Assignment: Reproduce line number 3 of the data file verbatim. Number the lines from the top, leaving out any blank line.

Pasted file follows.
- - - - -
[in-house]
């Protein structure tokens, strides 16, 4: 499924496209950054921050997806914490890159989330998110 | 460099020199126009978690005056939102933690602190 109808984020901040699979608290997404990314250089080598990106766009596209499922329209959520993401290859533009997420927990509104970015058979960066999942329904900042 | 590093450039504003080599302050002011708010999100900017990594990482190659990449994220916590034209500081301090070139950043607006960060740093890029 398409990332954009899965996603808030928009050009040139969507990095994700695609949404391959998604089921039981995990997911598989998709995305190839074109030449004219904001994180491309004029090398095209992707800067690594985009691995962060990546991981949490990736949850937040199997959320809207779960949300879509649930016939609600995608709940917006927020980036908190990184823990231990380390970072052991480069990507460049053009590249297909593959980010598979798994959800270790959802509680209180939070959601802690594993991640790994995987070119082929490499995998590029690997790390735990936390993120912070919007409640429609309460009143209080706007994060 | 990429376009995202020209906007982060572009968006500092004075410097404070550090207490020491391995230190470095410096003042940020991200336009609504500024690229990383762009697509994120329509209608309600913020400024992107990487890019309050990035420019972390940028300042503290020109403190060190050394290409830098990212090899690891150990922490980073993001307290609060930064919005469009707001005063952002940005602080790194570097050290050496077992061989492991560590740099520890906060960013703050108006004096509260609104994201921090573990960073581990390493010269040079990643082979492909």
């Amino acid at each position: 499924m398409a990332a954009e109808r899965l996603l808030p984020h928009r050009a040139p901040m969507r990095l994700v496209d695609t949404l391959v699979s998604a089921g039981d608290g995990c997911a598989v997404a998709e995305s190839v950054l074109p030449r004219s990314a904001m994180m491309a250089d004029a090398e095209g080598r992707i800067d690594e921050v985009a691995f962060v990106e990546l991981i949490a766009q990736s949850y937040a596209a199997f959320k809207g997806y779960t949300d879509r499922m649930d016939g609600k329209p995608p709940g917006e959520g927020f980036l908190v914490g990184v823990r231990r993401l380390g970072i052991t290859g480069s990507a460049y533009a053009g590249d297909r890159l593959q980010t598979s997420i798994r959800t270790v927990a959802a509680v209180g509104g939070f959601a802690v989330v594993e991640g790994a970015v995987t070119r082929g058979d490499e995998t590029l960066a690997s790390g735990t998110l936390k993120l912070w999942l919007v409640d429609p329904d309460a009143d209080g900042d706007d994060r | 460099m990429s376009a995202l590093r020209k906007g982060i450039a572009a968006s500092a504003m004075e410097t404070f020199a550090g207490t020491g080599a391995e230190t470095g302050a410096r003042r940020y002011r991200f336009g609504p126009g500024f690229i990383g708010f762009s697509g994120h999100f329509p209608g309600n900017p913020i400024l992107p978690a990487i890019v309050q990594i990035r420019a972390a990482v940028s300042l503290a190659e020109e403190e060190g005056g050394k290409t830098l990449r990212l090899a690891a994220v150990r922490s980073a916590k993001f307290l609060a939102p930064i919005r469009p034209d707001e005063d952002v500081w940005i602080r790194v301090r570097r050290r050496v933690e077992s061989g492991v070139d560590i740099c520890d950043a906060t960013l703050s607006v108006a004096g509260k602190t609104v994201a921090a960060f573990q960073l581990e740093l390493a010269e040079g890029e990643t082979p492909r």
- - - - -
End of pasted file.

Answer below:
């Amino acid at each position: 499924m398409a990332a954009e109808r899965l996603l808030p984020h928009r050009a040139p901040m969507r990095l994700v496209d695609t949404l391959v699979s998604a089921g039981d608290g995990c997911a598989v997404a998709e995305s190839v950054l074109p030449r004219s990314a904001m994180m491309a250089d004029a090398e095209g080598r992707i800067d690594e921050v985009a691995f962060v990106e990546l991981i949490a766009q990736s949850y937040a596209a199997f959320k809207g997806y779960t949300d879509r499922m649930d016939g609600k329209p995608p709940g917006e959520g927020f980036l908190v914490g990184v823990r231990r993401l380390g970072i052991t290859g480069s990507a460049y533009a053009g590249d297909r890159l593959q980010t598979s997420i798994r959800t270790v927990a959802a509680v209180g509104g939070f959601a802690v989330v594993e991640g790994a970015v995987t070119r082929g058979d490499e995998t590029l960066a690997s790390g735990t998110l936390k993120l912070w999942l919007v409640d429609p329904d309460a009143d209080g900042d706007d994060r | 460099m990429s376009a995202l590093r020209k906007g982060i450039a572009a968006s500092a504003m004075e410097t404070f020199a550090g207490t020491g080599a391995e230190t470095g302050a410096r003042r940020y002011r991200f336009g609504p126009g500024f690229i990383g708010f762009s697509g994120h999100f329509p209608g309600n900017p913020i400024l992107p978690a990487i890019v309050q990594i990035r420019a972390a990482v940028s300042l503290a190659e020109e403190e060190g005056g050394k290409t830098l990449r990212l090899a690891a994220v150990r922490s980073a916590k993001f307290l609060a939102p930064i919005r469009p034209d707001e005063d952002v500081w940005i602080r790194v301090r570097r050290r050496v933690e077992s061989g492991v070139d560590i740099c520890d950043a906060t960013l703050s607006v108006a004096g509260k602190t609104v994201a921090a960060f573990q960073l581990e740093l390493a010269e040079g890029e990643t082979p492909r």